Archive for the ‘Photo Essay’ Tag

Blackberry Season In East Texas — Photo Essay   Leave a comment

Blackberry Season In East Texas — Photo Essay by kenne

A walk in East Park

Thick woods where the swamp drains

Into the river.

— kenne

Spring Yard Flowers Around Our Tucson Home — A Photo Essay   Leave a comment

Late Spring Flowers in the Desert — Images by kenne
(Click on any of the tiled images for a larger view in a slideshow format.)

 

Windy Point Girl — Photo Essay   Leave a comment

Rock Climbing Mt LemonWindy Point Vista — Images by kenne

In August 2010 I took over 83 photos a young woman and two men climbing the rock spire at Windy Point Vista along Catalina Highway. It ended up being a fun unplanned project. I put a video together using the photos and also uploaded them to my Flickr account.

https://www.flickr.com/photos/kennetu/albums/72157624822900088

kenne

Climbing the Rock Spire at Windy Point Video

Here’s a link to a 360 view at Windy Point Vista:

https://www.360cities.net/image/windy-point-vista-tucson-az

Greater Roadrunner Photo Essay   3 comments

(Click on Any of the Tiled Images for a Larger View in a Slideshow Format.)

Greater Roadrunner Photo Essay by kenne

Alert and cunning

All business searching for food

This is not a show.

— kenne

Predator And Prey   1 comment

On Thursday of this past week, Sabino Canyon Volunteer Naturalists were teaching two first grade classes about predator and prey in a program we call “Now You See It.” My responsibility for the month of April is to coordinate the Thursday schedule with the teachers. Once the children are in the canyon, my job is one of “managing by walking around.”

While in the riparian area near the creek and dam I could hear a nearby cooper’s hawk. Following the sound, I spotted him on a dead limb high above the creek where he had caught a small bird. What a “real time” example of predator and prey for the day’s lesson. What follows are images and a video of the encounter, which I shared with the children.

— kenne

(Click on any of the tiled images for a larger view in a slideshow format.)

Cooper’s Hawk Images and Video by kenne

Predator And Prey — Cooper’s Hawk

The varying modes of flight exhibited by our diurnal birds of prey
have always been to me a subject of great interest,
especially as by means of them I have found myself enabled
to distinguish one species from another,
to the farthest extent of my power of vision.

— John James Audubon

Hiking Bug Springs Trail   2 comments

This Way, Joy blog

Yesterday’s Sabino Canyon Volunteer Naturalists Friday hike was the Bug Springs trail. Six years ago Joy and hiked this trail with the “Monday Morning Milers.” During the hike, Joy’s hiking shoes began to hurt her feet, so Edi Moore and I kept a slower pace with her.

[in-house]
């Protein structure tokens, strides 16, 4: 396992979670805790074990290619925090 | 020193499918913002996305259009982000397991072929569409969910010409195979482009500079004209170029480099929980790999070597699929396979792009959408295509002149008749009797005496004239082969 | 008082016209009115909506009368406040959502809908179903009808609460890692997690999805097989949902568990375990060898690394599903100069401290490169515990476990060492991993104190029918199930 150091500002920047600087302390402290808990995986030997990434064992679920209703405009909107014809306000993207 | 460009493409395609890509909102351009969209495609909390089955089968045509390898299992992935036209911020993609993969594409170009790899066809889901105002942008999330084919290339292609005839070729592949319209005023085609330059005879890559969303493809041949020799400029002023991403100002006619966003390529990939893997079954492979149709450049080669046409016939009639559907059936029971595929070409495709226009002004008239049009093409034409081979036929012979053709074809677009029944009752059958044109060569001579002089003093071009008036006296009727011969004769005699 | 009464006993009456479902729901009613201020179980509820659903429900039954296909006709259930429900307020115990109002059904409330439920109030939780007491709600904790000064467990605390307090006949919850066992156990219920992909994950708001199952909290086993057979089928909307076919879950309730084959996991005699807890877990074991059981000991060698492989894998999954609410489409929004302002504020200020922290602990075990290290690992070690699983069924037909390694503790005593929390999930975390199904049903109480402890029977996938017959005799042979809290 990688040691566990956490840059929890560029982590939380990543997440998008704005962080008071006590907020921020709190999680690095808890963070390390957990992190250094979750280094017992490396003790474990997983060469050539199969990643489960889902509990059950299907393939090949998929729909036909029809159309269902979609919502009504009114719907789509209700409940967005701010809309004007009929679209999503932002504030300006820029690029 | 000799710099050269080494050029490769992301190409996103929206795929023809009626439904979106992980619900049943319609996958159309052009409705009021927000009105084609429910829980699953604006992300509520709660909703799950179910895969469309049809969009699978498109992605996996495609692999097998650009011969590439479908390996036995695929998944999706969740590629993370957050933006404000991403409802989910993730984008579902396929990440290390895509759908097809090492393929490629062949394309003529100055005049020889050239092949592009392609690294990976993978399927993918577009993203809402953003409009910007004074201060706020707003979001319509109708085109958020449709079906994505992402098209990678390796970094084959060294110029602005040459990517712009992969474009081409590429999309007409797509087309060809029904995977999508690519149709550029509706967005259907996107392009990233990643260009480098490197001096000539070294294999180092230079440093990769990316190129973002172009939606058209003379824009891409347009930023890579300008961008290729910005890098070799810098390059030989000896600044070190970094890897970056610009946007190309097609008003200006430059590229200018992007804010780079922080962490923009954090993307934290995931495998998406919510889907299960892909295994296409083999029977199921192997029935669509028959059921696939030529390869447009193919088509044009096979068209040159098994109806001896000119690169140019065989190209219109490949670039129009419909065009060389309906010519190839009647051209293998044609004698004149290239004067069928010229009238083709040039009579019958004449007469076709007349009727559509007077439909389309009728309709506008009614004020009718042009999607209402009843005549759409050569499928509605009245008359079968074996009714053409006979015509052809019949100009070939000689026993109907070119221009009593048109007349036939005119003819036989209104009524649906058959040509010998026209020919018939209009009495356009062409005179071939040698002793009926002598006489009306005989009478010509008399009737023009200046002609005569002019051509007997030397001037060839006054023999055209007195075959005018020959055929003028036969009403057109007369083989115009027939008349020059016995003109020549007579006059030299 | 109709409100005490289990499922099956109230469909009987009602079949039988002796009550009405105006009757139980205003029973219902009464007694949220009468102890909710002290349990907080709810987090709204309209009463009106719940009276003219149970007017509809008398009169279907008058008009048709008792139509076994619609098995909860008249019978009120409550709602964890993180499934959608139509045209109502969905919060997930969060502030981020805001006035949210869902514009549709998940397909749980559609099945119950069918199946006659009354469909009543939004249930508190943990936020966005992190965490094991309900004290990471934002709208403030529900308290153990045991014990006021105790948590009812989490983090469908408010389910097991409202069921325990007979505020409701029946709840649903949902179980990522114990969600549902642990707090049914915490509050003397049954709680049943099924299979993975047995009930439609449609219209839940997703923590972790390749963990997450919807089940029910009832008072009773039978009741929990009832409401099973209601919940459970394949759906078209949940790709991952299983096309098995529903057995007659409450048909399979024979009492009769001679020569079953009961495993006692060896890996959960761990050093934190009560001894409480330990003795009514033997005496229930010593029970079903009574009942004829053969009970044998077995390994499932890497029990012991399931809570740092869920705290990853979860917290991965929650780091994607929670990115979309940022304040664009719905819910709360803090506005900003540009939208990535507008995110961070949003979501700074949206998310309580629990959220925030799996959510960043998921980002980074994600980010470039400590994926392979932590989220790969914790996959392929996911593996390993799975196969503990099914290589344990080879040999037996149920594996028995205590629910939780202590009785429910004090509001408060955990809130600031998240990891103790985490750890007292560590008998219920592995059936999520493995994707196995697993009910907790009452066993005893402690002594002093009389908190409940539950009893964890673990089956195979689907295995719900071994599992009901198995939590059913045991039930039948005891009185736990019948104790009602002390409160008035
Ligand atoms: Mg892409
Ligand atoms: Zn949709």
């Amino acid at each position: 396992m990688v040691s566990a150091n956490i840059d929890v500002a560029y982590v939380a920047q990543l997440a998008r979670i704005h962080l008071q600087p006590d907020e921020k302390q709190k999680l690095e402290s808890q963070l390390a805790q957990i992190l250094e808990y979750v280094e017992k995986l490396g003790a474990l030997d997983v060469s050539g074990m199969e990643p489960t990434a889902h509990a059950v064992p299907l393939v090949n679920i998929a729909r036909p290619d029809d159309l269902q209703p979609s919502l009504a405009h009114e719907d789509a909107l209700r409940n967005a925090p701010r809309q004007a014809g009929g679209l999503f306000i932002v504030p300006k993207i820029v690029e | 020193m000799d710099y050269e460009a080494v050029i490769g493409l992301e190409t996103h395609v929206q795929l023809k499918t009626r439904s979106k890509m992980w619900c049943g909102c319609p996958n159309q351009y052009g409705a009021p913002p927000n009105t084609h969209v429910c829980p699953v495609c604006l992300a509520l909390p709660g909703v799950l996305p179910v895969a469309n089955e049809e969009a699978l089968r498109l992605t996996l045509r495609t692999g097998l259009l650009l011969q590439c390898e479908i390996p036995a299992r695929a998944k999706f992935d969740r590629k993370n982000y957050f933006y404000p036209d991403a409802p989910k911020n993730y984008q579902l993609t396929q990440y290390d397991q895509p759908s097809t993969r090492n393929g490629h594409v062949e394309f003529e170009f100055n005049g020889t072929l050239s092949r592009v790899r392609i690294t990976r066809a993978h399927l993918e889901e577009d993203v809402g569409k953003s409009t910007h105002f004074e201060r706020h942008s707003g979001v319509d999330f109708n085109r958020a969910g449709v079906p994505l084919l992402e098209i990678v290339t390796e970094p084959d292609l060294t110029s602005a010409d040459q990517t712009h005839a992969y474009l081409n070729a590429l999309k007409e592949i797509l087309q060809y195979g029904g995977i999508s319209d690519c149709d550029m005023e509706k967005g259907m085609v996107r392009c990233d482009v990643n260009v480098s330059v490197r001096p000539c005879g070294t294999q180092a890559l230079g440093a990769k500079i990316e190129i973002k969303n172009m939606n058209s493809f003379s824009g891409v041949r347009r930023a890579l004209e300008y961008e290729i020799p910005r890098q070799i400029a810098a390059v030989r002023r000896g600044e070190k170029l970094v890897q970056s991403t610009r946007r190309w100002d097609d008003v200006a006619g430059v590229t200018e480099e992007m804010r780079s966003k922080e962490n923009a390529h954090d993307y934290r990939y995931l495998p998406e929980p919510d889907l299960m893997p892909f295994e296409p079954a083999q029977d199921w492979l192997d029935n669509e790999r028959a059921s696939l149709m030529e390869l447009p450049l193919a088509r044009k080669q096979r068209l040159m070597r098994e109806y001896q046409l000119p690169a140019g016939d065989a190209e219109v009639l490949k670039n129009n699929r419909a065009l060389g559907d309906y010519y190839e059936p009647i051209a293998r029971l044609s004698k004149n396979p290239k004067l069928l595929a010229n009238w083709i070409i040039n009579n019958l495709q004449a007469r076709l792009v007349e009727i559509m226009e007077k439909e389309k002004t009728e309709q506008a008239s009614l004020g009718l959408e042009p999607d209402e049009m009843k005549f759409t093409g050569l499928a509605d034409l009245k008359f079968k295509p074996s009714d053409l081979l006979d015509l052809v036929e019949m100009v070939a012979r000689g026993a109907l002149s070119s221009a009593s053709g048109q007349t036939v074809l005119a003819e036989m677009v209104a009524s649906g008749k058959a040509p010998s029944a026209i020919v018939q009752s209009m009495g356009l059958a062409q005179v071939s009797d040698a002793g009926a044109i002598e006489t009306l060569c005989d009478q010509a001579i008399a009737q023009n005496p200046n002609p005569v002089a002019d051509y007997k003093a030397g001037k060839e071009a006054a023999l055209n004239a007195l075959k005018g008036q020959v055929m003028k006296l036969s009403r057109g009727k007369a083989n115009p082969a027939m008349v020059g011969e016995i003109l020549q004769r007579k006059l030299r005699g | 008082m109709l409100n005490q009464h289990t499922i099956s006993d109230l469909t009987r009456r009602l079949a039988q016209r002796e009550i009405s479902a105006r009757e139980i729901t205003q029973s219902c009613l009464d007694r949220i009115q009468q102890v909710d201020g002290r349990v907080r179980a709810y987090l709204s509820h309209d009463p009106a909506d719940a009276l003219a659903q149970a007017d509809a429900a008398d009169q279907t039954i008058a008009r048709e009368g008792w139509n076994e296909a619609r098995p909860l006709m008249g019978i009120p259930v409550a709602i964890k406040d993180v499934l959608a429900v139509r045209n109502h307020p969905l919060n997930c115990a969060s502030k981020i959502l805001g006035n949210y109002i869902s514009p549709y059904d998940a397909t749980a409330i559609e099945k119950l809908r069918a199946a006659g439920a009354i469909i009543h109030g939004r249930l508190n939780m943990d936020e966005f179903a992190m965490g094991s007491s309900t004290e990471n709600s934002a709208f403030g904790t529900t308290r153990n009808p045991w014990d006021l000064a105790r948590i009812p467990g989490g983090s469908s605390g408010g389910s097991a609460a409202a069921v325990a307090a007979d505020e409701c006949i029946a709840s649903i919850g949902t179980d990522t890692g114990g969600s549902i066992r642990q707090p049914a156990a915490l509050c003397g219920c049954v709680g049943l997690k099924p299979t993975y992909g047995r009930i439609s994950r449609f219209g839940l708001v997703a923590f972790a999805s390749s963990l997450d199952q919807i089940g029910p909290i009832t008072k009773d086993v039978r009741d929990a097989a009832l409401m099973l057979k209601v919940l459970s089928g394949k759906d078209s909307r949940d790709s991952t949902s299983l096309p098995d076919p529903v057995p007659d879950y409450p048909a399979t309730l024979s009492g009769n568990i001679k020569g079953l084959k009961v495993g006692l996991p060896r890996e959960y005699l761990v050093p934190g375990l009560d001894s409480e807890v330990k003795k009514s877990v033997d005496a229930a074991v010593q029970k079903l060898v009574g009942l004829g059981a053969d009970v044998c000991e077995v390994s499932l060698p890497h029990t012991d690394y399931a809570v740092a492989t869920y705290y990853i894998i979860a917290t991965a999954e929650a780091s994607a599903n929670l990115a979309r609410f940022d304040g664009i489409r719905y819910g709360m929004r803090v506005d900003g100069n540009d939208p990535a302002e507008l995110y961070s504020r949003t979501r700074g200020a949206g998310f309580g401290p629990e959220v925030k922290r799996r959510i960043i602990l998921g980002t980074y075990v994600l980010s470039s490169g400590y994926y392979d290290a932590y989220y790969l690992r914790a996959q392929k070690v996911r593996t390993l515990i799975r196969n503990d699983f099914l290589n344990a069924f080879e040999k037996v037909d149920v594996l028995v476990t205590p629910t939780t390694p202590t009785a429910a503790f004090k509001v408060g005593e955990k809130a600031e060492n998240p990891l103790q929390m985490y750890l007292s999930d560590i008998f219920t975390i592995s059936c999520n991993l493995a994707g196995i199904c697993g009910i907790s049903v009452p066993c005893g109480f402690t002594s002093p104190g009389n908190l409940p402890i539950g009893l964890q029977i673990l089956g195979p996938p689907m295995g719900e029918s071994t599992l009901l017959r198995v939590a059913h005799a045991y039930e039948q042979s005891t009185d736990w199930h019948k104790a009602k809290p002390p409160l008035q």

Near the end of the hike, there’s a fork in the trail. At the time there was not a trail marker. When Edi and I reached the fork, we didn’t realize Joy had fallen back and therefore would not see which way we turned. As fate would have it, she turned left toward the toward Sycamore Reservoir.

We didn’t realize that Joy was not behind us till we got to the Bug Springs parking lot, then I turned back to get her. To say the least, Joy was pissed. “How could you go off and leave me?” she said.  To this day Joy has not hike again with me. She will never let me forgot that I had gone off and left her. A lesson learned but not forgiven. The above image is for Joy — Love you!

— kenne

Hiking Bug Springs Trail, April 14, 2017 — Images by kenne
(Click on any of tiled images for a larger view in a slideshow format.)

Wrongturn Turner blog“Wrongturn” Turner

 

Signs Of Spring In The Desert   2 comments

Signs Of Spring In The Desert — Photo Essay by kenne

Desert Song

I thirst
for your rivers
your rippling mesas of sand
gold mirrors
on your sinuous curves

I thirst
for the saguaro
for the sweet juice of cactus
in the prickling sweat
of a desert sun

I thirst
for the searing of hot valleys
the bend of shimmer and heat
that bow that arcs the arrow
toward this center, my heart

I thirst
for the bloom, the sweet
languorous smells
this subtle perfume
elusive, as the scuttle of desert life

I thirst
for this tallest, deepest night
of stars and silence
when the moon is only a moon
silvering this light

— Ruth Housman

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